Mennonite Sunday School Mission (Lancaster Mennonite Conference)

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Mennonite Sunday School Mission of the Lancaster Mennonite Conference (Mennonite Church) was the successor of the organization known as Mission Advocates, after Bishop Board objection and after they had decided they had "advocated" long enough and needed action. Their first quarterly meeting was held at the Paradise meetinghouse, 4 January 1896, and most of such meetings were held there alternating with Kinzer, until the Eastern Mennonite Board of Missions and Charities became its successor in early 1917 (although organized in 1914 and chartered in 1915). John H. Mellinger was chairman of the Sunday School Mission throughout. The rest of the first organization was John R. Buckwalter assistant chairman, Amos A. Ressler secretary, and Ira L. Hershey treasurer. Red Well Mission and the Intercourse Sunday School soon blossomed, the former attaining unexpected proportions. The Vine Street Mission soon started, with Philadelphia Mission coming to fruition in 1899 and Columbia Mission in 1907. These were days when Mary Denlinger and A. Hershey Leaman of Paradise made the Chicago Mission a reality, and J. A. Ressler of the same area (then living at Scottdale) went to India, Abram Metzler to Martinsburg in Blair County, Pennsylvania, and John M. Kreider and others to Palmyra in northeastern Missouri. These were some of the first fruits of the efforts for carrying out the Great Commission in the Lancaster Mennonite Conference and its outreach.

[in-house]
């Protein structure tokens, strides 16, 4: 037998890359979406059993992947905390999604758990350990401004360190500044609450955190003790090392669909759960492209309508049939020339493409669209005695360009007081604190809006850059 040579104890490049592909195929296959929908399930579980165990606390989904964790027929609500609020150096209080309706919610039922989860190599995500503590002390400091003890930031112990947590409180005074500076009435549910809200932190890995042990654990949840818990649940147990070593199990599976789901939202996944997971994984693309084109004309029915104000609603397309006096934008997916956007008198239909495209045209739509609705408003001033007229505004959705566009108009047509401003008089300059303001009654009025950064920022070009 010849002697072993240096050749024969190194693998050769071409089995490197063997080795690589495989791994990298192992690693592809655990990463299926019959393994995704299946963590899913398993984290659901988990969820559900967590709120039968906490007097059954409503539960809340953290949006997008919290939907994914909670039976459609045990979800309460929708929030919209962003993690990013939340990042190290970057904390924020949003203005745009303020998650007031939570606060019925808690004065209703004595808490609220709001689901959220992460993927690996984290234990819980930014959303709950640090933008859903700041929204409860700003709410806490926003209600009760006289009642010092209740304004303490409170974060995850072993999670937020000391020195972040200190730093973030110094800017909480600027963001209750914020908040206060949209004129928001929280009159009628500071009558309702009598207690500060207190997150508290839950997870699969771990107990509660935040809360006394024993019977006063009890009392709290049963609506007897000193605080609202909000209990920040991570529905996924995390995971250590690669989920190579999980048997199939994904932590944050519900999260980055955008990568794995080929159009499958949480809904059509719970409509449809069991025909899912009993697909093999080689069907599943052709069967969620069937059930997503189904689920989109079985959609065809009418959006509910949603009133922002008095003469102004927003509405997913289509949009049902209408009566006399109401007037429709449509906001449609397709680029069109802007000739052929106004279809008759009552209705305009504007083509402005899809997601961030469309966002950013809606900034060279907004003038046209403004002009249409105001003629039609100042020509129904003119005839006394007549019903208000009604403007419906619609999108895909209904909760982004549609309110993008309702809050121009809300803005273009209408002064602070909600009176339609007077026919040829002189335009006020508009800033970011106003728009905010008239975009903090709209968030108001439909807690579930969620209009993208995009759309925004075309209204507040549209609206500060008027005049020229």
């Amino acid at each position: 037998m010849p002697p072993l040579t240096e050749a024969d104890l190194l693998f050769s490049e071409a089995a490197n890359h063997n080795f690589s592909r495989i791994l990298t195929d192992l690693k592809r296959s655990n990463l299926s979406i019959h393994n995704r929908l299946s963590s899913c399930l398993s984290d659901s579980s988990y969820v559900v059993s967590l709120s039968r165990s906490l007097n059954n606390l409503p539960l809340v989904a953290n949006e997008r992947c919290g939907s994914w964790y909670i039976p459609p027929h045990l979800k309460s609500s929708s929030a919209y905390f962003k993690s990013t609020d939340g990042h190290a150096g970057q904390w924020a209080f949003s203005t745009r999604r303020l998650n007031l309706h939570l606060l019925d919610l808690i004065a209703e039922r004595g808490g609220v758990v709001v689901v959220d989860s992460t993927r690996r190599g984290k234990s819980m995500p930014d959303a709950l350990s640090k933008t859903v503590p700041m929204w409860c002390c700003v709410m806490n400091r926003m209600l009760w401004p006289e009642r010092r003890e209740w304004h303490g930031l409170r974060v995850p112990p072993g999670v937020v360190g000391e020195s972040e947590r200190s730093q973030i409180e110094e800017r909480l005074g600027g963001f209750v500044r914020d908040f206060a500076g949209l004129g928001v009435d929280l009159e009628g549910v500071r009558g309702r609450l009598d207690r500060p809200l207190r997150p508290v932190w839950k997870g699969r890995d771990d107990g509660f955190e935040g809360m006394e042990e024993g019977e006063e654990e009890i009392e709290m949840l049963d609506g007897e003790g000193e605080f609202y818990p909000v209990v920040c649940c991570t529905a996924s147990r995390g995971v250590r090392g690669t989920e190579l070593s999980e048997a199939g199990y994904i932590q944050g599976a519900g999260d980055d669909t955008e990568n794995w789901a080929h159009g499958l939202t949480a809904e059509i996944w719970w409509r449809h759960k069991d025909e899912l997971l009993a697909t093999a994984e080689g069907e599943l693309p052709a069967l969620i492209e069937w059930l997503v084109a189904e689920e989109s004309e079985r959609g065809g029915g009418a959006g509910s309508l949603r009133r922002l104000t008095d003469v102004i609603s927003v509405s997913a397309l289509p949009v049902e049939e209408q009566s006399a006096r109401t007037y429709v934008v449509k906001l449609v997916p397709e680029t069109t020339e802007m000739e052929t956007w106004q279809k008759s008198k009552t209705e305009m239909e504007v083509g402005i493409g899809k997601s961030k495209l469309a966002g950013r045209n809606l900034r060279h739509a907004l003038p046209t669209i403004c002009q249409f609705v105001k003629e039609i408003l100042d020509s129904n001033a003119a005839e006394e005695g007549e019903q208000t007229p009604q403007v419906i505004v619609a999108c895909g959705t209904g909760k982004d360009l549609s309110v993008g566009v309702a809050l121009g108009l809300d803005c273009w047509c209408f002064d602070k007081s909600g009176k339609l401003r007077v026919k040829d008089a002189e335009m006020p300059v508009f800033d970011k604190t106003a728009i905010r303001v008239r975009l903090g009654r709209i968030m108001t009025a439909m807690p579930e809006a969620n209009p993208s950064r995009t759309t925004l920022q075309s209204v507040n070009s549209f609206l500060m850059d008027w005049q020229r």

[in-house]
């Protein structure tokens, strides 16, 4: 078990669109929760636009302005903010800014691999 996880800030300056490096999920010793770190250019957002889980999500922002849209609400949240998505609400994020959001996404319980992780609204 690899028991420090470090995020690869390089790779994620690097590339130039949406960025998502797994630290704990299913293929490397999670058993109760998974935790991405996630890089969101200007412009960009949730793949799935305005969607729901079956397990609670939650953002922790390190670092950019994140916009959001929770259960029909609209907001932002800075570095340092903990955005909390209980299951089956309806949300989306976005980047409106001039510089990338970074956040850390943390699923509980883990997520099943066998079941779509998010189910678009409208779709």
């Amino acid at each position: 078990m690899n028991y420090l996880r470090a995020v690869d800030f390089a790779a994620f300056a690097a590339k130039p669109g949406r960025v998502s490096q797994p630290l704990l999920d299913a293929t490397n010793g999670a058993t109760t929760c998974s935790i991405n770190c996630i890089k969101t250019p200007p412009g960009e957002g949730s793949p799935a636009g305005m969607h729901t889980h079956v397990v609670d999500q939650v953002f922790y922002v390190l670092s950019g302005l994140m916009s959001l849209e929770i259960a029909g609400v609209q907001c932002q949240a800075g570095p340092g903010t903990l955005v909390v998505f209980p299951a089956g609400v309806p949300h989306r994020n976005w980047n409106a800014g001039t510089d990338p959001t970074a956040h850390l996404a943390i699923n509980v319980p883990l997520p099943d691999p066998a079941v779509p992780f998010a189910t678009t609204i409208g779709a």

Landis, Ira D. The Missionary Movement Among Lancaster Conference Mennonites. Scottdale, 1938.

Author(s) Ira D Landis
Date Published 1959

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Landis, Ira D. "Mennonite Sunday School Mission (Lancaster Mennonite Conference)." Global Anabaptist Mennonite Encyclopedia Online. 1959. Web. 28 Oct 2020.

APA style

Landis, Ira D. (1959). Mennonite Sunday School Mission (Lancaster Mennonite Conference). Global Anabaptist Mennonite Encyclopedia Online. Retrieved 28 October 2020, from


Adapted by permission of Herald Press, Harrisonburg, Virginia, from Mennonite Encyclopedia, Vol. 4, p. 1108. All rights reserved.

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